As “mzungus” in Uganda, students are privileged

Clothes hang outside to dry while rural women are hard at work in their homes. (Nadia Ibrahim | The Media School)

We have been in Uganda for three weeks now, and you would think that is long enough to get used to a place. But every day, we learn something new, and every day is unpredictable.

Throughout my time here, I have asked Ugandans if they see Uganda the way we do: beautiful, lush and unpredictable. I know as an outsider it is easy to feel a certain enchantment about a place that isn’t your own, and that is definitely something I feel here.

Clothes hang to dry outside the king’s palace, where some of his maintenance workers live. (Nadia Ibrahim | The Media School)

Everyone I’ve asked has given me the same answer, which makes me realize how impoverished this country really is and how privileged we are. They all say it’s beautiful if you have something to do, meaning if you have a job and make an income that will buy you the bare minimum. The average person here lives on $1.25 per day. Can you imagine?

While you sit in traffic every morning and late afternoon, children will come up to your vehicle and look into your eyes and beg you to buy the packs of gum, newspapers or drinks they are selling, or simply beg you for a little cash. It never gets any easier to say no. As white people, or “mzungus,” meaning foreigners, we stick out like a sore thumb, and because of that we are easy targets for these street sellers.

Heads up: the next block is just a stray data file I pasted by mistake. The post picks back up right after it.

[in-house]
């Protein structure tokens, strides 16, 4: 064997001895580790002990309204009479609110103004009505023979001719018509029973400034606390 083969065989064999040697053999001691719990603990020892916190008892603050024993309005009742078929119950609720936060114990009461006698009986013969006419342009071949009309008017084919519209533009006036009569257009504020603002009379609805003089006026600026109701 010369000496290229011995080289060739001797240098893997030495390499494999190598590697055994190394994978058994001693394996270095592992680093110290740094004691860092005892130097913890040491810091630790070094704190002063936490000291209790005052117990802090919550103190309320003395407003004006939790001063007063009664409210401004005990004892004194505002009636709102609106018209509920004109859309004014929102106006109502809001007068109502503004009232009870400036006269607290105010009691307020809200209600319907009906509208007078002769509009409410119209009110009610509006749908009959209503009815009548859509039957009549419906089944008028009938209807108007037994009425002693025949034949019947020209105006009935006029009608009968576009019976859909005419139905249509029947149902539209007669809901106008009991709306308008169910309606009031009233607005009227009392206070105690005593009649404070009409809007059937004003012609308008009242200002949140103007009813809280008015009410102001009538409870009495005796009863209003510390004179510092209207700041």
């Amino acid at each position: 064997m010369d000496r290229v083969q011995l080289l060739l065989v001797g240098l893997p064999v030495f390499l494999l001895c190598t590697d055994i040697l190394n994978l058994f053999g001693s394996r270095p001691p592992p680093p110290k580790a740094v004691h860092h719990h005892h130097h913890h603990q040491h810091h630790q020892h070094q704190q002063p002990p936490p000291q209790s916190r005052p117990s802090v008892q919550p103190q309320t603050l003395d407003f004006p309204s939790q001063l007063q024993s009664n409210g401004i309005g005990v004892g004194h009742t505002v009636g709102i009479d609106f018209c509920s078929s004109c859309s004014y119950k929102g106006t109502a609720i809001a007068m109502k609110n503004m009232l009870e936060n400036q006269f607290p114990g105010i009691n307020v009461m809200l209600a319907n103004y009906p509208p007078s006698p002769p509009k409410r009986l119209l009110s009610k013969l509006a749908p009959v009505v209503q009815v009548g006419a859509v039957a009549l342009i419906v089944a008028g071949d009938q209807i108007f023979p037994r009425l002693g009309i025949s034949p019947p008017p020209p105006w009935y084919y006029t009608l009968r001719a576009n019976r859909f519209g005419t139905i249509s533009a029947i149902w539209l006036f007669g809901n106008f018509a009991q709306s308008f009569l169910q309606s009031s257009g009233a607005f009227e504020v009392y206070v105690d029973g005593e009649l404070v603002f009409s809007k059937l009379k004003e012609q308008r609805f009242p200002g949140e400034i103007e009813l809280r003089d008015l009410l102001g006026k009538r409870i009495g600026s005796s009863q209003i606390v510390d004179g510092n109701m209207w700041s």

A boy passes by a shoe stand outside a home. Shoes commonly are sold on the side of the street; many Ugandans do not have proper or durable footwear. (Nadia Ibrahim | The Media School)

Another encounter I had just the other day after an interview with a young man also put my privilege into perspective. He mentioned how he once had a conversation with a group of students from New Jersey who told him they were poor. He sounded angry as he spoke, saying university students in the United States don’t know what poor is. Maybe he’s right.

Bottom line: Poverty in this country is very different than poverty in America. Technology is less pervasive, and the lifestyle is more nomadic. Ugandans wash their clothes by hand. Many have to travel far for running water. Mothers sacrifice their own nutrition to feed their children and put them through school, and taxi drivers essentially must rent their taxis for the day, making money only if they collect enough fares to break even on their payment.

This trip has put a lot into perspective for a lot of us and after talking with my fellow students, this perspective will change how we live our lives for a long time.

Street markets display bright-colored clothing. Most of the shops sell similar clothing and trinkets, so competition runs high and loyalty is greatly valued. (Nadia Ibrahim | The Media School)